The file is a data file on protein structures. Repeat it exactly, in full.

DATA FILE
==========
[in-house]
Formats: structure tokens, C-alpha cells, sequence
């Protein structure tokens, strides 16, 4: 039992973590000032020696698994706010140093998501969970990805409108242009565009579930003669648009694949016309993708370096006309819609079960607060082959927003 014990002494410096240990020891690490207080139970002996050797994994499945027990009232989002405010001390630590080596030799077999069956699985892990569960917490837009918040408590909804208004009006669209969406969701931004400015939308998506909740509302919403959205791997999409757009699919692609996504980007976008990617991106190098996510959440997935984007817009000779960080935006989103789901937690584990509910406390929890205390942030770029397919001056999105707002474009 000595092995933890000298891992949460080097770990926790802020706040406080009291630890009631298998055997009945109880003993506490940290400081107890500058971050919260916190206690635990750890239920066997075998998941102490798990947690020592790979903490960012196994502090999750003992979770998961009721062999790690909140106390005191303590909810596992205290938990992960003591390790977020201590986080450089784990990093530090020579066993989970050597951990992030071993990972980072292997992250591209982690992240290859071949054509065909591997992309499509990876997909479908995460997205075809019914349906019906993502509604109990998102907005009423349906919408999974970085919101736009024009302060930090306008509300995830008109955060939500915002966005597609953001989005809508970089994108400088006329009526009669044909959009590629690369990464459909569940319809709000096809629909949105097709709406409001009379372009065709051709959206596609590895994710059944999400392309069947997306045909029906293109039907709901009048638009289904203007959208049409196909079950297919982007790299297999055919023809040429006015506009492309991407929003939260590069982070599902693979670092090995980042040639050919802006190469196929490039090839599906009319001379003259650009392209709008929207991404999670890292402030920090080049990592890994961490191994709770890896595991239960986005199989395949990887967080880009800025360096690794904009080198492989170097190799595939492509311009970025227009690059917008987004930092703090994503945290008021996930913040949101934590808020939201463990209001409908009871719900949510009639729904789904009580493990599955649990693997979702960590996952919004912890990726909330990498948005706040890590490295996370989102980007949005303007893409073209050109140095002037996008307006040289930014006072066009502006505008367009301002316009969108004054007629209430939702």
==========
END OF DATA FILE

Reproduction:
[in-house]
Formats: structure tokens, C-alpha cells, sequence
């Protein structure tokens, strides 16, 4: 039992973590000032020696698994706010140093998501969970990805409108242009565009579930003669648009694949016309993708370096006309819609079960607060082959927003 014990002494410096240990020891690490207080139970002996050797994994499945027990009232989002405010001390630590080596030799077999069956699985892990569960917490837009918040408590909804208004009006669209969406969701931004400015939308998506909740509302919403959205791997999409757009699919692609996504980007976008990617991106190098996510959440997935984007817009000779960080935006989103789901937690584990509910406390929890205390942030770029397919001056999105707002474009 000595092995933890000298891992949460080097770990926790802020706040406080009291630890009631298998055997009945109880003993506490940290400081107890500058971050919260916190206690635990750890239920066997075998998941102490798990947690020592790979903490960012196994502090999750003992979770998961009721062999790690909140106390005191303590909810596992205290938990992960003591390790977020201590986080450089784990990093530090020579066993989970050597951990992030071993990972980072292997992250591209982690992240290859071949054509065909591997992309499509990876997909479908995460997205075809019914349906019906993502509604109990998102907005009423349906919408999974970085919101736009024009302060930090306008509300995830008109955060939500915002966005597609953001989005809508970089994108400088006329009526009669044909959009590629690369990464459909569940319809709000096809629909949105097709709406409001009379372009065709051709959206596609590895994710059944999400392309069947997306045909029906293109039907709901009048638009289904203007959208049409196909079950297919982007790299297999055919023809040429006015506009492309991407929003939260590069982070599902693979670092090995980042040639050919802006190469196929490039090839599906009319001379003259650009392209709008929207991404999670890292402030920090080049990592890994961490191994709770890896595991239960986005199989395949990887967080880009800025360096690794904009080198492989170097190799595939492509311009970025227009690059917008987004930092703090994503945290008021996930913040949101934590808020939201463990209001409908009871719900949510009639729904789904009580493990599955649990693997979702960590996952919004912890990726909330990498948005706040890590490295996370989102980007949005303007893409073209050109140095002037996008307006040289930014006072066009502006505008367009301002316009969108004054007629209430939702």